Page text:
Amazon bets big on Twitch generation with new game line-up
Amazon Game Studios has unveiled three new PC games, and it's clear the developer is gunning for the Twitch generation.
As the studio notes on its website, its mission is to create games for "players, viewers and broadcasters." It's a mantra that fed into the creation of its proprietary Lumberyard game engine, which features deep Twitch and Amazon Web Service integration.
With that in mind, all three games are first and foremost multiplayer affairs. The first, Breakaway, is pitched as a 4v4 mythological sport brawler, "built for fast action, teamwork, and livestreaming."
As expected, Breakaway is powered by Amazon Lumberyard and will integrate directly with Twitch -- which Amazon acquired for $1 billion back in August 2014.
Notably, the game will introduce new ways for the Twitch community to interact with broadcasters, allowing streamers to customize their broadcasts with real-time stat overlays, invite followers into matches, conduct live polls, and create wagers that viewers can bet on using loyalty points.
The second game to be revealed was New World, a massively multiplayer open-ended sandbox title in which players must to work with, or against, each other to thrive in a hostile, monster-riddled realm.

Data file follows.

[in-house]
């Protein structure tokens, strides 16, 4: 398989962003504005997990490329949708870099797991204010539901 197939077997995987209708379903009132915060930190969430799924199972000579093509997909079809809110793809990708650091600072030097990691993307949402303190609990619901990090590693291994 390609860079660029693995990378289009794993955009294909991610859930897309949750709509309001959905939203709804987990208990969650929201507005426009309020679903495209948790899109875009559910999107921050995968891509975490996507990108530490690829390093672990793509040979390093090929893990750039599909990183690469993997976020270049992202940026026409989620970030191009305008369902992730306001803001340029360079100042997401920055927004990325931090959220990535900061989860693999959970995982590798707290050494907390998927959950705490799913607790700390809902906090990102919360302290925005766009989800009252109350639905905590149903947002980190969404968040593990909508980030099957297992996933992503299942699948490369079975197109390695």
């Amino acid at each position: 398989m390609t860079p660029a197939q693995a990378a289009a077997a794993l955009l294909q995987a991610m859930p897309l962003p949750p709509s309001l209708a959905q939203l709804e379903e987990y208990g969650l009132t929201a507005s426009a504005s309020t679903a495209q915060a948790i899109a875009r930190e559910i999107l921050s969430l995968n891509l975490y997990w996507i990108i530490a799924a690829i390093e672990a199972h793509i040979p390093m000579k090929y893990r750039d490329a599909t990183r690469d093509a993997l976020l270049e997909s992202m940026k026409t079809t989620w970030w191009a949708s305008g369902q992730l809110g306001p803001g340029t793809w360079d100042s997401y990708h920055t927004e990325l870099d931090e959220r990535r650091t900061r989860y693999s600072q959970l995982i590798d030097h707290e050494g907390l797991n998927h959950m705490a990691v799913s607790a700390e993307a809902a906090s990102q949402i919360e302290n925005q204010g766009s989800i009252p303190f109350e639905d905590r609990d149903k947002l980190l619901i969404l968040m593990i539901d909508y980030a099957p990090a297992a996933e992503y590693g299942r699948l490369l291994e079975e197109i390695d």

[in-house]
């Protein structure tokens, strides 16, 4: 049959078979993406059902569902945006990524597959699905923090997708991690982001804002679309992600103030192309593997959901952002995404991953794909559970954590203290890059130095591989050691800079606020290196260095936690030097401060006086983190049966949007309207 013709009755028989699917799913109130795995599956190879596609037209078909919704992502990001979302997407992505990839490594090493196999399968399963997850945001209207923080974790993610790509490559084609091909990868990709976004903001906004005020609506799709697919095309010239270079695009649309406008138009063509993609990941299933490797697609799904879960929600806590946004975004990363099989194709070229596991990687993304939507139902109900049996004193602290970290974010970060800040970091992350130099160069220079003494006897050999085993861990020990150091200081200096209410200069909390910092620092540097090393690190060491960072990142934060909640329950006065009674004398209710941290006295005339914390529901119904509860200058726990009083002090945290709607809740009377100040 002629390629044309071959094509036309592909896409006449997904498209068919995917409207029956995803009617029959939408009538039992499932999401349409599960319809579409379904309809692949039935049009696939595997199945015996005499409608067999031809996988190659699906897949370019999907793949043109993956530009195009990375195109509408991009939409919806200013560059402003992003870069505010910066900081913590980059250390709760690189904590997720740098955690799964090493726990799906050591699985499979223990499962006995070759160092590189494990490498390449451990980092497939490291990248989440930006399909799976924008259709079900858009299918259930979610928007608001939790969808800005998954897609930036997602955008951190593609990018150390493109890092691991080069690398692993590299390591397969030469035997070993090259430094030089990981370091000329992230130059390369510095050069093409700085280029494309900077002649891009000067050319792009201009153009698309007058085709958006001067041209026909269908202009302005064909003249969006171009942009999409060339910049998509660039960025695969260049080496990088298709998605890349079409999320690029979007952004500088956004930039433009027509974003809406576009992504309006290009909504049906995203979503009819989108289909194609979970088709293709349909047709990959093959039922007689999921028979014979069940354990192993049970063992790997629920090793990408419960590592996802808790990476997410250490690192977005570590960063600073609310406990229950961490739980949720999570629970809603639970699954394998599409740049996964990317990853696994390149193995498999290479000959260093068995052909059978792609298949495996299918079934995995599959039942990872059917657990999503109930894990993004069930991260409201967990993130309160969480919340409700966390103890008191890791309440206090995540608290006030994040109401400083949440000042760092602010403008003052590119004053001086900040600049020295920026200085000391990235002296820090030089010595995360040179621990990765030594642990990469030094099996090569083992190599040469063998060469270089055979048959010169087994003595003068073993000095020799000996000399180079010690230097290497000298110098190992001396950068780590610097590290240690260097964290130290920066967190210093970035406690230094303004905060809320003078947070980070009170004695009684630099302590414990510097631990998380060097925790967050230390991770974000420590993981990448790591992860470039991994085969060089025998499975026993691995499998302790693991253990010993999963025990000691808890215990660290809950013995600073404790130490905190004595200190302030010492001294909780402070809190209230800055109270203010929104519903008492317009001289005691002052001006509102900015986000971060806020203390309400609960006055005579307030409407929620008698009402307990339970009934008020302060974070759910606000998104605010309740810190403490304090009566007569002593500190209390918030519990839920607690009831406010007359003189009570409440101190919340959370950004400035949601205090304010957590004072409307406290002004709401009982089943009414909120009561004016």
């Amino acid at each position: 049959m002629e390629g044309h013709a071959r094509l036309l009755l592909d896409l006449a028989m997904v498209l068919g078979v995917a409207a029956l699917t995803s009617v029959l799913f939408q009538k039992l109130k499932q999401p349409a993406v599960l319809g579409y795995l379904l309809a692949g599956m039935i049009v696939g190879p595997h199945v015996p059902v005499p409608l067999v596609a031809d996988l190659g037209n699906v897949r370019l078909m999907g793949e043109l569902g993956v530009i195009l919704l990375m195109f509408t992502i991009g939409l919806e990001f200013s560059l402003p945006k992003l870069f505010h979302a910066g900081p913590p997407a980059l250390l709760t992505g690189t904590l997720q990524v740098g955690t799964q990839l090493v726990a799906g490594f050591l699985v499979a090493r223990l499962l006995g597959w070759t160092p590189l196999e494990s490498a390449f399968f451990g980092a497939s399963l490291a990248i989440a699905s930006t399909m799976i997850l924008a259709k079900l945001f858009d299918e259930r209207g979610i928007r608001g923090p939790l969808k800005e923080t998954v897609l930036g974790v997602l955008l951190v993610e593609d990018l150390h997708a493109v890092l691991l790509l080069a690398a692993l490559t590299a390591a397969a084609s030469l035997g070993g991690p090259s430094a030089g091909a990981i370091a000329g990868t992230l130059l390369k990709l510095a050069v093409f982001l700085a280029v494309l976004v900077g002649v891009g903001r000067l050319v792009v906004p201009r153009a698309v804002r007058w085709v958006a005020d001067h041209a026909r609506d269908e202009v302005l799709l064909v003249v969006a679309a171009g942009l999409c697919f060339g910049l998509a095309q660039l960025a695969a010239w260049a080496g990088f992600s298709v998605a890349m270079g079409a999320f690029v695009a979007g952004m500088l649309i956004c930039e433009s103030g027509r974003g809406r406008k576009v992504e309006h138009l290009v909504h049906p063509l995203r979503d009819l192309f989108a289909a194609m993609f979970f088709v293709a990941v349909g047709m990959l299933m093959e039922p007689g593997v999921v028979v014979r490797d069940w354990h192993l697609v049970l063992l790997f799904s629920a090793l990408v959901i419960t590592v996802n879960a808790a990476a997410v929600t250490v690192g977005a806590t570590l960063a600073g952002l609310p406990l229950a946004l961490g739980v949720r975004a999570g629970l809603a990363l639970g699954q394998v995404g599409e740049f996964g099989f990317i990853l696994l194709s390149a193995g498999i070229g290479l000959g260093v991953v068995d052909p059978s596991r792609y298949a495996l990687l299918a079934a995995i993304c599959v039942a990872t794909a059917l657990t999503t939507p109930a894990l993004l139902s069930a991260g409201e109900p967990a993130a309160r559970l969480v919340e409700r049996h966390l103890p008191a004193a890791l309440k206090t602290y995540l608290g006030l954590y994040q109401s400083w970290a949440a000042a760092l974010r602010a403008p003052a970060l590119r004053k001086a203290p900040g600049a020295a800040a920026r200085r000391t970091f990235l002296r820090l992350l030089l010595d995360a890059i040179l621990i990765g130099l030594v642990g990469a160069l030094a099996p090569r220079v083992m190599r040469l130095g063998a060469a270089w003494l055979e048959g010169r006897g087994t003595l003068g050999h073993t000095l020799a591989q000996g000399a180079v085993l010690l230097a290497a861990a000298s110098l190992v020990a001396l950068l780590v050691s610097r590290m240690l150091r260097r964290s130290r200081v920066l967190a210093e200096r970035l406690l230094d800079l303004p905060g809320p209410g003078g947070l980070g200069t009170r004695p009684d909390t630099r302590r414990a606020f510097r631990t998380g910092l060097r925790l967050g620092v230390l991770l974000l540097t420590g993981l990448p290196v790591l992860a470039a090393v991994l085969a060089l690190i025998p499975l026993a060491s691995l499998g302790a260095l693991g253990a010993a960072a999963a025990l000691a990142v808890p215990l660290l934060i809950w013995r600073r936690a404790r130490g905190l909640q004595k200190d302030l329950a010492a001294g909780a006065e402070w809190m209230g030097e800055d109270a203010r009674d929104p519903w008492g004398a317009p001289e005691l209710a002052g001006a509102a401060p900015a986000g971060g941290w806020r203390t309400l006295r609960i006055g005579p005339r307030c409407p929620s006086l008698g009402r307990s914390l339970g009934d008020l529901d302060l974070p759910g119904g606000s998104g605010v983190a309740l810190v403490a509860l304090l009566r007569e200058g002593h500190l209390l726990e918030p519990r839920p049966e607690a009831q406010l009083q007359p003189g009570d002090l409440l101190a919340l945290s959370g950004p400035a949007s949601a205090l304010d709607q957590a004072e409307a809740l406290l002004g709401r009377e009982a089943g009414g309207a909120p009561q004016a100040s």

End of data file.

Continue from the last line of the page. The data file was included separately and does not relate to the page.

Although no footage was shown, Amazon says it will feature emergent gameplay and rich-social features. Twitch integration was talked-up yet again, with Amazon promising broadcaster-led events, achievements, and rewards.
Finally, Amazon pulled the curtain back on Crucible, another multiplayer effort that pits 12 players against each other, and the world itself.
Again, Crucible is being tailored specifically for Twitch streaming, and will give one additional player the chance livestream battles, trigger events, and interacting with viewers in as of yet unspecified ways.
Speaking about the new line-up's extensive Twitch integration, Mike Frazzini, VP of Amazon Games, said the streaming service "has inspired us to think about games in a new way."
"[We asked ourselves] 'what would it look like to create a game with broadcasting and viewing in mind from the very start?'," he added.
"It's clear the experiences that fans have outside the game, from viewing and broadcasting to live events and eSports, are huge sources of entertainment."